Ernie Harwell, Voice of the Tigers and True Baseball Legend, Passes

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Less than a year after making the tender speech below in front of thousands of Tigers fans and millions of baseball fans across America, legendary broadcaster Ernie Harwell died Tuesday at home at the age of 92. Please re-watch the video below if you've seen it before; if it's your first time, get a hankie ready.


Harwell had a charming, distinct Southern voice that could convert anyone into a Tigers supporter, he was a songwriter and a poet, he was an author and spun some of the most memorable imagery to the radio listener. But our mere tribute cannot even begin to honor the man; you must now go to the Detroit blog Roar of the Tigers to see the great tribute that Samara Pearlstein illustrated in honor of Ernie.

Finally, here is a passage from the Song of Solomon, from which both Ernie Harwell and "Peanuts" cartoonist Charles Schulz loved to quote when the beginning of the baseball season rolled around every year:

My beloved spake, and said unto me,
Rise up, my love, my fair one, and come away.
For, lo, the winter is past,
the rain is over and gone;
the flowers appear on the earth;
the time of the singing of birds is come,
and the voice of the turtledove is heard in our land;

Farewell, Ernie. You will be missed.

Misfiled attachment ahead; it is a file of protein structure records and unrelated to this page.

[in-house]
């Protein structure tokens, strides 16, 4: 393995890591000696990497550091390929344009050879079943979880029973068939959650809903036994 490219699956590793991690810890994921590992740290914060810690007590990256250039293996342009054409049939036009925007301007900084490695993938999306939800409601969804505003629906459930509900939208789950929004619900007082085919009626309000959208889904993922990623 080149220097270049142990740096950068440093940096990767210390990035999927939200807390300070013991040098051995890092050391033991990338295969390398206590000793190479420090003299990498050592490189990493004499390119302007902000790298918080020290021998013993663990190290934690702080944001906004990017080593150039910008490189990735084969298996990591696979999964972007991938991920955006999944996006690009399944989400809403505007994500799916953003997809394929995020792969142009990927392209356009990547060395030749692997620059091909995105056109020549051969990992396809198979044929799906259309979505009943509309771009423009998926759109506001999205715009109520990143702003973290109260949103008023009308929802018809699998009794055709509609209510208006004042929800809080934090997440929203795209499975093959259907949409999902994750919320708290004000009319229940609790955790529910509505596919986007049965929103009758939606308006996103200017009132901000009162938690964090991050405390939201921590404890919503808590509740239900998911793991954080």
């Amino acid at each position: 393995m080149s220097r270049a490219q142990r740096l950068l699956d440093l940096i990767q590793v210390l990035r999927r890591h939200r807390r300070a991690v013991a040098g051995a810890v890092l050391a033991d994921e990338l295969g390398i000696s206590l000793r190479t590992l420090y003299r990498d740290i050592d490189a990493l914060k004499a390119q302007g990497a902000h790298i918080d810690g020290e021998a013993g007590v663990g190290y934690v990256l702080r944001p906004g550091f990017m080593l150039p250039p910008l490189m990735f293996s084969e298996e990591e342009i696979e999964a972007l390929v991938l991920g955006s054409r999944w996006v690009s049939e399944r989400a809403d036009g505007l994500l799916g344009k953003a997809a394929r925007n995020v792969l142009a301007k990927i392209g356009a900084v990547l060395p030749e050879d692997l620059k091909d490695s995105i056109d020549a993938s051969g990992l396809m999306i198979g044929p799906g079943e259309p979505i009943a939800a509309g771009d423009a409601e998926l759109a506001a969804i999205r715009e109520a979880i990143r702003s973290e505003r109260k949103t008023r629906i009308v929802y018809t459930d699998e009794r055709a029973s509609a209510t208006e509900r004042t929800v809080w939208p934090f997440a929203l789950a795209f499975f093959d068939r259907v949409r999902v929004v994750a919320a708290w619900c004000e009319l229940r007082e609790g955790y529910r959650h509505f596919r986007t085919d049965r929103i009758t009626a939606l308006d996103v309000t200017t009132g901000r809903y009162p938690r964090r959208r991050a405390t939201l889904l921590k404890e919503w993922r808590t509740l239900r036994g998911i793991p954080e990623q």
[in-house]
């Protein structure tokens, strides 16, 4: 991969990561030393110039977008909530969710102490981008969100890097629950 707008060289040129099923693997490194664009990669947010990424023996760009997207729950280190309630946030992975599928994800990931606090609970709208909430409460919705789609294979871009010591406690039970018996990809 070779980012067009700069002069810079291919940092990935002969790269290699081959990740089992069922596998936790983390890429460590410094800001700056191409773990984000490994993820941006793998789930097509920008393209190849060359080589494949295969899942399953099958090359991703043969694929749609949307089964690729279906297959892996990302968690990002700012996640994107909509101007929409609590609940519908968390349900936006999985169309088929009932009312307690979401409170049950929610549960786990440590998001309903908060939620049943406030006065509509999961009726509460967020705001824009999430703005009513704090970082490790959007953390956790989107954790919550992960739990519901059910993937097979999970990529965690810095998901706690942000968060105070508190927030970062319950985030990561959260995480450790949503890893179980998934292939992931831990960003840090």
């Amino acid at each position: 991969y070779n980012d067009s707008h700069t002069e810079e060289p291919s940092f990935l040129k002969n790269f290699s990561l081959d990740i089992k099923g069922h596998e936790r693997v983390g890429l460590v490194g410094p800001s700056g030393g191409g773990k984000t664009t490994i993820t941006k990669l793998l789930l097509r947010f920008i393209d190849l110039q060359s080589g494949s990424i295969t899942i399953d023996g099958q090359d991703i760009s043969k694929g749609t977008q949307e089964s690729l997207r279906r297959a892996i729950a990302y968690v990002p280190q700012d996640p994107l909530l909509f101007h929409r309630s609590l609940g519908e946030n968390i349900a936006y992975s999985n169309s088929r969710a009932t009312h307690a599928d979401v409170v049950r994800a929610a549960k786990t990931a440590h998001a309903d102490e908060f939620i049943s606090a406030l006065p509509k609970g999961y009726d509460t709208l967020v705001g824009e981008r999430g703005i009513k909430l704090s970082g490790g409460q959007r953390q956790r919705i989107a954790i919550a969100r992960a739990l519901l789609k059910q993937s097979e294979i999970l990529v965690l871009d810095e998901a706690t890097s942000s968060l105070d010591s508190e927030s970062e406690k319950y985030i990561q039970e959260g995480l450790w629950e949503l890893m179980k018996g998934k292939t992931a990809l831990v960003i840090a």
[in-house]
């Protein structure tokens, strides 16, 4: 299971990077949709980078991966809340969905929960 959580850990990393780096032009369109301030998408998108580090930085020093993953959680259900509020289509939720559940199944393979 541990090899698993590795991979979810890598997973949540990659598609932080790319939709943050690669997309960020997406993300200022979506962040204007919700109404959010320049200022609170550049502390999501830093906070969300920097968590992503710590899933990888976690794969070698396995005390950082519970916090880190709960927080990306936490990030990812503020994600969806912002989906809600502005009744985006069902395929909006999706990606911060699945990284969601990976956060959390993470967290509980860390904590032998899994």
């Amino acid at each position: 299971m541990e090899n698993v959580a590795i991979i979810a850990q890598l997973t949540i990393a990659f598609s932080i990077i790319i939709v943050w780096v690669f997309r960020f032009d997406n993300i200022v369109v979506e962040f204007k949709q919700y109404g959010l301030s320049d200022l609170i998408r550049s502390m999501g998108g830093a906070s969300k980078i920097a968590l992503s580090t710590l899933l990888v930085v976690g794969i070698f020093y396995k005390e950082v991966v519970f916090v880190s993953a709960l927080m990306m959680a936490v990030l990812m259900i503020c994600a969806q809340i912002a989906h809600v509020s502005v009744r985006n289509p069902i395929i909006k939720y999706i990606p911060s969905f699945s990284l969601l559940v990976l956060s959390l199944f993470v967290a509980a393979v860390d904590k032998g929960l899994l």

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5 Comments

Samara does amazing work and I'm glad you linked that here, Rob.

It got more than a little dusty in my house last night. The man was the sound of summer to multiple generations of baseball fans. Between our two stints living in Michigan, I probably only got to listen to Ernie for about 10 seasons total and man do I ever feel robbed of the decade I missed while we were living back down South.


I never really got to experience Ernie Harwell, living in Western New York. However, I got a small hint of what I missed one night last postseason. I was driving home from my weekly open mic, listening to whatever baseball game was being broadcast on ESPN radio. A batter struck out looking, and Jon Miller used one of his calls, acknowledging him in the process: "He's out for excessive window shopping."

RIP Ernie

They certainly don't make 'em like that anymore.
RIP, Legend.

/Is there anyway we can make sure Vin Scully NEVER, EVER dies?

The saddest effect of the passing of broadcast greats is the realization that there truly isn't another guy waiting to fill their shoes. As the broadcast landscape changes, the chances are slim that we will see one man - a talented one, much less - call games for one team for 30 or 40 years.

Nick, two words for you: John. Sterling.

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